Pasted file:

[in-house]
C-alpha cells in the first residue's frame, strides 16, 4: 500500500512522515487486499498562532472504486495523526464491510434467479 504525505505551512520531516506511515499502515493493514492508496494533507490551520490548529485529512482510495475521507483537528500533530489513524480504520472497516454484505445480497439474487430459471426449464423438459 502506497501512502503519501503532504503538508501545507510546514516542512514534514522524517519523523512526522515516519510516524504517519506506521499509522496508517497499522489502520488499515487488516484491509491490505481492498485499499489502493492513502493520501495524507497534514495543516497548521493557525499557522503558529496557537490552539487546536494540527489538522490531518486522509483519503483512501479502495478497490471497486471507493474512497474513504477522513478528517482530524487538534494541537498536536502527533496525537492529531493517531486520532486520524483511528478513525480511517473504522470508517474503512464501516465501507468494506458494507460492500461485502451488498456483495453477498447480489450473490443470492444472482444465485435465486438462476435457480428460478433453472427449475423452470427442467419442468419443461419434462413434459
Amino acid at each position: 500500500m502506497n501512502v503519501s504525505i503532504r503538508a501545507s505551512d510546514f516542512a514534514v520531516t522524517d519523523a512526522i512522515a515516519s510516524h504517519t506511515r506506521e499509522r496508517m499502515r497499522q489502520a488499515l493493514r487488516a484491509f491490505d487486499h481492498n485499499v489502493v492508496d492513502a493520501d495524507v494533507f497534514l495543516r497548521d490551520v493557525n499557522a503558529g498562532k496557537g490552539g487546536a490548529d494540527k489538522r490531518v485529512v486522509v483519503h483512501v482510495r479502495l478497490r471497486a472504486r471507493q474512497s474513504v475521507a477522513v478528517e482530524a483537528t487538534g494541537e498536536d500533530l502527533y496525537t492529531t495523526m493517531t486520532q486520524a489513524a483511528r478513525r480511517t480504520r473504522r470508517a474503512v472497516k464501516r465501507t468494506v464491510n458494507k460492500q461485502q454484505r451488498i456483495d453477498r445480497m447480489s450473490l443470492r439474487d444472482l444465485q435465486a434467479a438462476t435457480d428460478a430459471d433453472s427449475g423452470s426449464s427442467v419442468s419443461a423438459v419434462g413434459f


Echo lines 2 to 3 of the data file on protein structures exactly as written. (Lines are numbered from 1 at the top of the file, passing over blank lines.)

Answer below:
C-alpha cells in the first residue's frame, strides 16, 4: 500500500512522515487486499498562532472504486495523526464491510434467479 504525505505551512520531516506511515499502515493493514492508496494533507490551520490548529485529512482510495475521507483537528500533530489513524480504520472497516454484505445480497439474487430459471426449464423438459 502506497501512502503519501503532504503538508501545507510546514516542512514534514522524517519523523512526522515516519510516524504517519506506521499509522496508517497499522489502520488499515487488516484491509491490505481492498485499499489502493492513502493520501495524507497534514495543516497548521493557525499557522503558529496557537490552539487546536494540527489538522490531518486522509483519503483512501479502495478497490471497486471507493474512497474513504477522513478528517482530524487538534494541537498536536502527533496525537492529531493517531486520532486520524483511528478513525480511517473504522470508517474503512464501516465501507468494506458494507460492500461485502451488498456483495453477498447480489450473490443470492444472482444465485435465486438462476435457480428460478433453472427449475423452470427442467419442468419443461419434462413434459
Amino acid at each position: 500500500m502506497n501512502v503519501s504525505i503532504r503538508a501545507s505551512d510546514f516542512a514534514v520531516t522524517d519523523a512526522i512522515a515516519s510516524h504517519t506511515r506506521e499509522r496508517m499502515r497499522q489502520a488499515l493493514r487488516a484491509f491490505d487486499h481492498n485499499v489502493v492508496d492513502a493520501d495524507v494533507f497534514l495543516r497548521d490551520v493557525n499557522a503558529g498562532k496557537g490552539g487546536a490548529d494540527k489538522r490531518v485529512v486522509v483519503h483512501v482510495r479502495l478497490r471497486a472504486r471507493q474512497s474513504v475521507a477522513v478528517e482530524a483537528t487538534g494541537e498536536d500533530l502527533y496525537t492529531t495523526m493517531t486520532q486520524a489513524a483511528r478513525r480511517t480504520r473504522r470508517a474503512v472497516k464501516r465501507t468494506v464491510n458494507k460492500q461485502q454484505r451488498i456483495d453477498r445480497m447480489s450473490l443470492r439474487d444472482l444465485q435465486a434467479a438462476t435457480d428460478a430459471d433453472s427449475g423452470s426449464s427442467v419442468s419443461a423438459v419434462g413434459f